• United States

Great minds think alike?

Sep 10, 20033 mins
Access ControlEnterprise Applications

* More ways to define identity

One theory of history holds that new ideas spring forth to different people in different locations at approximately the same time. (See the “Convergence of Sciences” link below for a fascinating look at some evidence for this.) Colloquially, we reflect this theory when we speak of an idea “whose time has come.” This usually stands in opposition to the “great man” theory which holds, for example, that only Isaac Newton could have invented the Calculus when he did. Patently false, I know, but still some people do still believe that.

All of this is preamble to the – some would say remarkable – similarity of the three tiered hierarchy I described a couple of weeks ago (Identity-Persona-Role) as the building blocks of an identity management system, to that described by PingID’s Andre Durand in his essay “Three Tiers of Identity” from last winter. Note also that it was the Open Group’s Ed Harrington who provided the structure for the hierarchy I described.

Durand calls the three tiers Personal Identity, Corporate Identity, and Marketing Identity. He defines Personal Identity as “…both timeless & unconditional… your true personal digital identity … owned and controlled entirely by you, for your sole benefit.”

The Corporate Identity, in his schema, is “…both conditional & temporarily assigned.” Corporate Identities “… can be revoked either by us or the company that issued them.”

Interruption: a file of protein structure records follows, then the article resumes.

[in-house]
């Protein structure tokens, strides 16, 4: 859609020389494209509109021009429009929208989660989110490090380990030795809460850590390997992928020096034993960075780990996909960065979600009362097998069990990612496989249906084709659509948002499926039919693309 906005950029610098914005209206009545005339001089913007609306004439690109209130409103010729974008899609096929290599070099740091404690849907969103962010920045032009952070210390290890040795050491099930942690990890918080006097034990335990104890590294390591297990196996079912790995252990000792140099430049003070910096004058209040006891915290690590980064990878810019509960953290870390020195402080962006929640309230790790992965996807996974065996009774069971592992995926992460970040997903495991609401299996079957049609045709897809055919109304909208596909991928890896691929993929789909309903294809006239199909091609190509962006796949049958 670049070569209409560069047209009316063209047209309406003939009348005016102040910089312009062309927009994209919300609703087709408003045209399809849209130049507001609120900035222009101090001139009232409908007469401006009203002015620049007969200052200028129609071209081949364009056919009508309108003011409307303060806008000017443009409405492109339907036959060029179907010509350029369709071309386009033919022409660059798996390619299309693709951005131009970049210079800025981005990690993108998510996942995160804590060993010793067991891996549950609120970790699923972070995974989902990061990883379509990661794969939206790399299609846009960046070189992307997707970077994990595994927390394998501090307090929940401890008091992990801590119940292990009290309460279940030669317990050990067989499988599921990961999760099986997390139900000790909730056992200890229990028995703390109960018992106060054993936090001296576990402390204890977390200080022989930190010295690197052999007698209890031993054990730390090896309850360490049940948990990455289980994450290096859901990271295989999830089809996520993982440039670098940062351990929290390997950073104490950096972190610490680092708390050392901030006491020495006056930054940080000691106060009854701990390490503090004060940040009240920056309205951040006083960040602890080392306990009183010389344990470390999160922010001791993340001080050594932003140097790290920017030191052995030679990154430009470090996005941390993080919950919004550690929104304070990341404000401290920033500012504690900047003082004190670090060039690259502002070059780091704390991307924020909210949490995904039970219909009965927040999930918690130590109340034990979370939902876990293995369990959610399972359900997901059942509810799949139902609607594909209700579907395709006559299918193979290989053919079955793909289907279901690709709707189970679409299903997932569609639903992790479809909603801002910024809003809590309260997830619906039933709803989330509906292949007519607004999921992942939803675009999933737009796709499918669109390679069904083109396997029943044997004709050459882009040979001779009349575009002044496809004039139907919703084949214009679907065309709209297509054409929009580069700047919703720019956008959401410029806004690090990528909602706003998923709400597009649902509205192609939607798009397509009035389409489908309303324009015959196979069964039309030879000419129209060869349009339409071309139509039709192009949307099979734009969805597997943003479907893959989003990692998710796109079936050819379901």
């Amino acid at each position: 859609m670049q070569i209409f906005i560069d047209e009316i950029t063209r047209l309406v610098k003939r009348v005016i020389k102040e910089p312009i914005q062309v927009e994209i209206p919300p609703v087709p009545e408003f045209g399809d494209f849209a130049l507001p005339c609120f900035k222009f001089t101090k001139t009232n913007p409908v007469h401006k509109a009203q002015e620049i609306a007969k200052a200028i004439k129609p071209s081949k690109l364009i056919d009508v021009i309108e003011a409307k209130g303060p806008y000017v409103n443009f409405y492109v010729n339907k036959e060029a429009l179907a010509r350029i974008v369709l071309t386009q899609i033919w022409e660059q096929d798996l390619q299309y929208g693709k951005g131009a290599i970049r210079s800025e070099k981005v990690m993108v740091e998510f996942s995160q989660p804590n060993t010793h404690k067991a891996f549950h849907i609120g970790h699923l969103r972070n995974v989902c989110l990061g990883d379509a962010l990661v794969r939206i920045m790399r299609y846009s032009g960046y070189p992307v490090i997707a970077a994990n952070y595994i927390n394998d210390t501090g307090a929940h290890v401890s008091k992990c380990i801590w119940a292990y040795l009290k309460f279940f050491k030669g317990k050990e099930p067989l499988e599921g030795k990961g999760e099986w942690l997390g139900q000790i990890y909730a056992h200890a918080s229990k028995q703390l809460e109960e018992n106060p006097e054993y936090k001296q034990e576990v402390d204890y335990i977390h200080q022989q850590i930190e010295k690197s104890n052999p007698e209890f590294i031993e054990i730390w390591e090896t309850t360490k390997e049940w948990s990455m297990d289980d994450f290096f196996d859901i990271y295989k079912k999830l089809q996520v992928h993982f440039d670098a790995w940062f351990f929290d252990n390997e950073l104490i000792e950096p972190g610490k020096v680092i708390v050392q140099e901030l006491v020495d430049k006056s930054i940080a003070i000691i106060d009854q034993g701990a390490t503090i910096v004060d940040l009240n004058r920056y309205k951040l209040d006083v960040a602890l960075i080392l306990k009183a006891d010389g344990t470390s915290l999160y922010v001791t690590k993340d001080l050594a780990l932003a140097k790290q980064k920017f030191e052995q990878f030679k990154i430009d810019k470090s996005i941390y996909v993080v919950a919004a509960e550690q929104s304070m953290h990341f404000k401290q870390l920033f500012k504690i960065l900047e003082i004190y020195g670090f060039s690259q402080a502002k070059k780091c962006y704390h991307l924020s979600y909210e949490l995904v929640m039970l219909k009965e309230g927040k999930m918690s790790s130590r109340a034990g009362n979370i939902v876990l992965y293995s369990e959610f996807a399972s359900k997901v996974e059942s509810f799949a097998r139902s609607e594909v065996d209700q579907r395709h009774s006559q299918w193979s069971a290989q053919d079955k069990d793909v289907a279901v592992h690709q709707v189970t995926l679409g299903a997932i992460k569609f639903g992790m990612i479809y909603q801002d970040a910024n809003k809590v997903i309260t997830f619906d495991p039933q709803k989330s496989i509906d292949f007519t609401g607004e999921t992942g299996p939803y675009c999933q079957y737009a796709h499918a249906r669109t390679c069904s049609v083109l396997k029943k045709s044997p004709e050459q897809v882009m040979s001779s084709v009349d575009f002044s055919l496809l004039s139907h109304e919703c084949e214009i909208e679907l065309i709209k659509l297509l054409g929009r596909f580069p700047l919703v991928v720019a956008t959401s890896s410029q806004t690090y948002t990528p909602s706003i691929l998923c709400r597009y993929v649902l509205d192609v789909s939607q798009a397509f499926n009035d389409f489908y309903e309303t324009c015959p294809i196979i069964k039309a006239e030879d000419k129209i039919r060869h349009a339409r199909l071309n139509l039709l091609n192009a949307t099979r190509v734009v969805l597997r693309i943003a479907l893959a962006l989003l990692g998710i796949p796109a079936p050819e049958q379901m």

The third tier, Marketing Identity, he defines as an “…abstracted identity. For example, we’re either a ‘frequent buyer’ or a ‘one time customer’ etc.” Marketing Identities, in Andre’s hierarchy, “are typically based upon our demographics or our behavior in our interactions with business.”

I think it’s very easy to map Durand’s Personal, Corporate and Marketing onto the Identity, Persona, Role hierarchy I presented. But just to save you from looking up all the references, here are the parallels:

* Tier 1

Identity – “A constant that cannot change.”

Personal – “timeless and unconditional.”

* Tier 2

Persona – “An application of my identity to a broad situation – my office persona, my parenting persona or whatever.  It applies my identity to a specific situation.”

Corporate – “We typically denote these identities as being assigned or issued to us, and they typically refer to us in the context of a business relationship.”

* Tier 3

Role – “A specific application within a persona. In my office persona, I may have a manager role, a mentor role, an employee role, etc.”

Marketing – “The way in which companies aggregate us into different marketing buckets.”

It’s not a true congruence of ideas: Durand’s Tiers 2 and 3 don’t match up exactly with mine but put him in a room with Ed Harrington and I’m sure they could refine the taxonomy. And, after all, that’s exactly what Harrington wants to do – create a taxonomy to facilitate discussion of identity management issues and principles. Read Durand’s essay, then re-read last week’s newsletter (“Defining identity, persona, role”) and reach some convergence yourself. Find out if great minds really do think alike.